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Netflix: We love DVDs, no we don't, yes we do

Netflix is making it easier for customers to sign up for a DVD-only subscription plan--after the CEO told investors a month ago he expects DVD revenue to keep declining.

Netflix's DVD-only plan is back in favor.

Netflix has a love-hate relationship with DVDs, and this month it appears that discs are back in favor.

The Web's top video-rental service posted a short note to its blog yesterday, notifying customers that Netflix has simplified the process of signing up for the $8 DVD-only rental plan. The company again appears to be tipping its hat to DVDs or else why bother streamlining the sign-up process.

"Starting today, our DVD and Blu-Ray loving audience can now easily sign up for a DVD only plan," the company wrote. "Starting at just $7.99/month, you can enjoy around 100,000 titles on DVD."

The irony is that a month ago, CEO Reed Hastings told investors that DVD revenue will do nothing but decline.

Here's how this will go if anybody asks Hastings about the DVD issue in public: he will practice his version of the Jobs distortion field, play up DVD attributes, say there are still customers who want discs, and assert that Netflix wants to give customers what they want. He's said the same thing in the past.

Hastings will say all this although he has steered DVD-only fans toward the streaming plan last year after almost spinning off the company's DVD operations. He will say this although he has said many times that the future of the company and home video is streaming movies over the Internet and after emphasizing, just last month, that interest in DVDs is in decline.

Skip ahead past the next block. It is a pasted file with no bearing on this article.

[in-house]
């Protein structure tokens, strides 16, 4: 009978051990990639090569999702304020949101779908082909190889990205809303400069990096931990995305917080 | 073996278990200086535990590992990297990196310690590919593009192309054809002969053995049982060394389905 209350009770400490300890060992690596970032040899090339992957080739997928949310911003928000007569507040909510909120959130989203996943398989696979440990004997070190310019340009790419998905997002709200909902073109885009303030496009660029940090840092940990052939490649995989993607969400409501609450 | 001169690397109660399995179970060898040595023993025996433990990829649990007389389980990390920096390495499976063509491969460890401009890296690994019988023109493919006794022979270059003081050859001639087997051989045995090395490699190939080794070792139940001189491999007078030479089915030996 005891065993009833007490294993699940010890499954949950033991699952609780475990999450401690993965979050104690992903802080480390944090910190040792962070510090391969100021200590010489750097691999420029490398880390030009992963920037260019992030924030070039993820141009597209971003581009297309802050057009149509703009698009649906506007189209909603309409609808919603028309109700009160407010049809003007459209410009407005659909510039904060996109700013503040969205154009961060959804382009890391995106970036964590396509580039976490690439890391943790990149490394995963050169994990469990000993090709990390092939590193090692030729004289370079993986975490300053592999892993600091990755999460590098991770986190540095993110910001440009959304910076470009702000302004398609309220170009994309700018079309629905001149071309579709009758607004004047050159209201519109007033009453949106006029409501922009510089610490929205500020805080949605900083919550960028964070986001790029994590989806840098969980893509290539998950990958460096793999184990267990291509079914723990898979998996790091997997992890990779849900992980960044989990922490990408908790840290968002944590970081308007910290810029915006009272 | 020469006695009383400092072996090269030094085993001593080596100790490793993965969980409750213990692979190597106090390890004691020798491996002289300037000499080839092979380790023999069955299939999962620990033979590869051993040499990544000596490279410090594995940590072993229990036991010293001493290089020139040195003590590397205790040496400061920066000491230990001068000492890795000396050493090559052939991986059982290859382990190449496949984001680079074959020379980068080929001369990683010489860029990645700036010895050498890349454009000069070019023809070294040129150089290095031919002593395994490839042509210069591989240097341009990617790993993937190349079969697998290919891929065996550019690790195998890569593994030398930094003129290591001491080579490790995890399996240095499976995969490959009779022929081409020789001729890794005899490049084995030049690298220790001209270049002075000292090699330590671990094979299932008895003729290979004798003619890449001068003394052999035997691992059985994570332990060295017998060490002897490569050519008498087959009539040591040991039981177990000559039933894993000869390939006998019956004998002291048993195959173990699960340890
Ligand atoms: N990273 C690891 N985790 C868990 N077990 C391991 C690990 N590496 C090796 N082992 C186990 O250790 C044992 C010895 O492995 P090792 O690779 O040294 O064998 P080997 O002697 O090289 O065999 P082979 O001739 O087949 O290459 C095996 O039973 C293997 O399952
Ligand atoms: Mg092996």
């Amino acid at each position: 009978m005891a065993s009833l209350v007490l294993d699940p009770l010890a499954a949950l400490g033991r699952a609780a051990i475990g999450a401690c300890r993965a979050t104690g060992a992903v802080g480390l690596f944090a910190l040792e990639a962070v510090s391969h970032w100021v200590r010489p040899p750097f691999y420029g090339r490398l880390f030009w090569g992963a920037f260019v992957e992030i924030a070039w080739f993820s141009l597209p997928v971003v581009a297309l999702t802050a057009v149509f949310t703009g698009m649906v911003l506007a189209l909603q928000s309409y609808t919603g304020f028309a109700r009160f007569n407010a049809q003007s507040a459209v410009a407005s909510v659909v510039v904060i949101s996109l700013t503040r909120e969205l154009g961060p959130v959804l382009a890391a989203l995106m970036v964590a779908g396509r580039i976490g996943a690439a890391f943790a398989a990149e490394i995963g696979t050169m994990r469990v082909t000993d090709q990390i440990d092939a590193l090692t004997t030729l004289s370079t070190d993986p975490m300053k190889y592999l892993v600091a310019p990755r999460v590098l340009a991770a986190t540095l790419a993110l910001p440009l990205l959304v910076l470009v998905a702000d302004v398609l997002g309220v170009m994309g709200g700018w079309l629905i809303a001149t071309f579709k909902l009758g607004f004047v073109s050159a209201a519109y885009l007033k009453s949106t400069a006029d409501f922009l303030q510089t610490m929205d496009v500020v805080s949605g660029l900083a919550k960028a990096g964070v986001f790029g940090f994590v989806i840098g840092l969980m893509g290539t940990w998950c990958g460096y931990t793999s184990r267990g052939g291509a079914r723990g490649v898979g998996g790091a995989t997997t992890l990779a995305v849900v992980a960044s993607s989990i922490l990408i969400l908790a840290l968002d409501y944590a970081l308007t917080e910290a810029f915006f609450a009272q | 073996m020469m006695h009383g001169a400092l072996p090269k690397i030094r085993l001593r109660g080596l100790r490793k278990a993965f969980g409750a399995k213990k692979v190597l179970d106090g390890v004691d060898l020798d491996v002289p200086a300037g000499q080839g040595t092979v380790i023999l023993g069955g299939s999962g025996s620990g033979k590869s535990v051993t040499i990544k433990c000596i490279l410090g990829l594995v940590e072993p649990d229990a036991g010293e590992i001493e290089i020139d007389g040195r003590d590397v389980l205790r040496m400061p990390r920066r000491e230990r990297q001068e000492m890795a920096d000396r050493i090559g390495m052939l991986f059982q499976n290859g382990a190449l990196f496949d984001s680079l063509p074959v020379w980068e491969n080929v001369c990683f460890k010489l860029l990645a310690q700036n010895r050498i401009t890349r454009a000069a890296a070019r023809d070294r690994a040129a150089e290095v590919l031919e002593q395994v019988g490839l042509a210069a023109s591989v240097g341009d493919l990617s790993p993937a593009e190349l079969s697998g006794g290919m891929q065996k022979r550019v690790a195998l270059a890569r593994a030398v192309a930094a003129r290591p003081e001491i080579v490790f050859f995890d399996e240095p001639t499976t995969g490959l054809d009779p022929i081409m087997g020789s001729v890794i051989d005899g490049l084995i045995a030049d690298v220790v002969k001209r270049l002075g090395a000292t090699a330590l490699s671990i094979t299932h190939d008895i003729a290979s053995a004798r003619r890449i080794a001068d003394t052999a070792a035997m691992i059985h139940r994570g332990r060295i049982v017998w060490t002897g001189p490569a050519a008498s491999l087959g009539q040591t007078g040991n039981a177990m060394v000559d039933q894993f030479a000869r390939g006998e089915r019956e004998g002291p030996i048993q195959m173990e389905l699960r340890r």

During a conference call with analysts to discuss his company's fourth-quarter earnings, Hastings was asked if he thought the number of DVD subscribers would decline.

"Yes," Hastings said, "We expect DVD subscribers to decline steadily every quarter, forever."

That is not a vote of confidence.

So? Hastings changes his mind a lot. Still, it hasn't seemed to hurt Netflix much lately.

Over the past six months, Hastings has quietly mounted a very nice comeback from last summer's public-relations calamity, when the company unexpectedly raised prices and spooked customers by telling them they would have to take their DVD-rental business to a Netflix-stepchild service called Qwikster.

He changed his mind about Qwikster too, killing the plan weeks after announcing it.

But following a period of huge customer dissatisfaction and when subscribers were cancelling by the hundreds of thousands, Netflix is now beating analysts expectations and the company's stock is shooting up again.

Netflix's shares fell in the wake of the price hike from $300 to $62 last year but were up around $122 today in morning trading.

Only, in the case of DVDs, one has to wonder why the company keeps flip-flopping. Is there a flaw in Netflix's strategy? Or maybe it's a problem with the company's much heralded data, and Netflix doesn't have a good read on demand for DVDs?

Or could it be that the company's streaming library hasn't much to offer right now and Netflix needs to supplement with DVD titles? The streaming selection hasn't seen very many new and popular movies lately (and when I say new, I mean new to Netflix). This is the month Netflix is due to lose the films from Sony Pictures and Disney that it once received as part of a deal with Starz, the cable premium channel. The license was not renewed.

For a long while, lots of people have wondered how Netflix would satisfy customers when the streaming library had so few popular titles.

The only real impact when Hastings changes his tune about DVDs as often as he does is that we're just not going to believe him as much when he plays up the virtues or derides the shortcomings of this distribution format.

Correction at 7:40 a.m. PT: This story incorrectly stated that Netflix had cancelled its DVD-only plan.